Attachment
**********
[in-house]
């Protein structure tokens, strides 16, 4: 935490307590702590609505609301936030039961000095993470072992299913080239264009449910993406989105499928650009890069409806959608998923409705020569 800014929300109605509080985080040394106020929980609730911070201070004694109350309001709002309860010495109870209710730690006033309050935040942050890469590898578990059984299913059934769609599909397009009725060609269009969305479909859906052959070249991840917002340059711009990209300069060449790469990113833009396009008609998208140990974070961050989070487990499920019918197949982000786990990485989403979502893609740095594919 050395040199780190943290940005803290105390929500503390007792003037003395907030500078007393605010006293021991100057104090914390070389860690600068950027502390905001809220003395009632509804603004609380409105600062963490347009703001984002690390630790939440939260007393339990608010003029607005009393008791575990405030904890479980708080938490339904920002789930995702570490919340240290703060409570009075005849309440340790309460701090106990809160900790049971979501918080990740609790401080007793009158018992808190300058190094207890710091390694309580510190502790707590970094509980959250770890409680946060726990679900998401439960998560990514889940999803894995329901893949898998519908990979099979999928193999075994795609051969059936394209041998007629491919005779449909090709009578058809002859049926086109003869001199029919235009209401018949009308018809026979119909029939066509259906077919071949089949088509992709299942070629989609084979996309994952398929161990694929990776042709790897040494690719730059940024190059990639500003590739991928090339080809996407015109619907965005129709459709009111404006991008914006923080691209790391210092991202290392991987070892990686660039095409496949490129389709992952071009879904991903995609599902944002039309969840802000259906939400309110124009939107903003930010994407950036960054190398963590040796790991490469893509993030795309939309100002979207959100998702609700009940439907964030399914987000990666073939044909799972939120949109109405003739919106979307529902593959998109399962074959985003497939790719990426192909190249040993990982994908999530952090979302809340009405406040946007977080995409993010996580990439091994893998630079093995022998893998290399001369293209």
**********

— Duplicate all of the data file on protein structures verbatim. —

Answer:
[in-house]
């Protein structure tokens, strides 16, 4: 935490307590702590609505609301936030039961000095993470072992299913080239264009449910993406989105499928650009890069409806959608998923409705020569 800014929300109605509080985080040394106020929980609730911070201070004694109350309001709002309860010495109870209710730690006033309050935040942050890469590898578990059984299913059934769609599909397009009725060609269009969305479909859906052959070249991840917002340059711009990209300069060449790469990113833009396009008609998208140990974070961050989070487990499920019918197949982000786990990485989403979502893609740095594919 050395040199780190943290940005803290105390929500503390007792003037003395907030500078007393605010006293021991100057104090914390070389860690600068950027502390905001809220003395009632509804603004609380409105600062963490347009703001984002690390630790939440939260007393339990608010003029607005009393008791575990405030904890479980708080938490339904920002789930995702570490919340240290703060409570009075005849309440340790309460701090106990809160900790049971979501918080990740609790401080007793009158018992808190300058190094207890710091390694309580510190502790707590970094509980959250770890409680946060726990679900998401439960998560990514889940999803894995329901893949898998519908990979099979999928193999075994795609051969059936394209041998007629491919005779449909090709009578058809002859049926086109003869001199029919235009209401018949009308018809026979119909029939066509259906077919071949089949088509992709299942070629989609084979996309994952398929161990694929990776042709790897040494690719730059940024190059990639500003590739991928090339080809996407015109619907965005129709459709009111404006991008914006923080691209790391210092991202290392991987070892990686660039095409496949490129389709992952071009879904991903995609599902944002039309969840802000259906939400309110124009939107903003930010994407950036960054190398963590040796790991490469893509993030795309939309100002979207959100998702609700009940439907964030399914987000990666073939044909799972939120949109109405003739919106979307529902593959998109399962074959985003497939790719990426192909190249040993990982994908999530952090979302809340009405406040946007977080995409993010996580990439091994893998630079093995022998893998290399001369293209």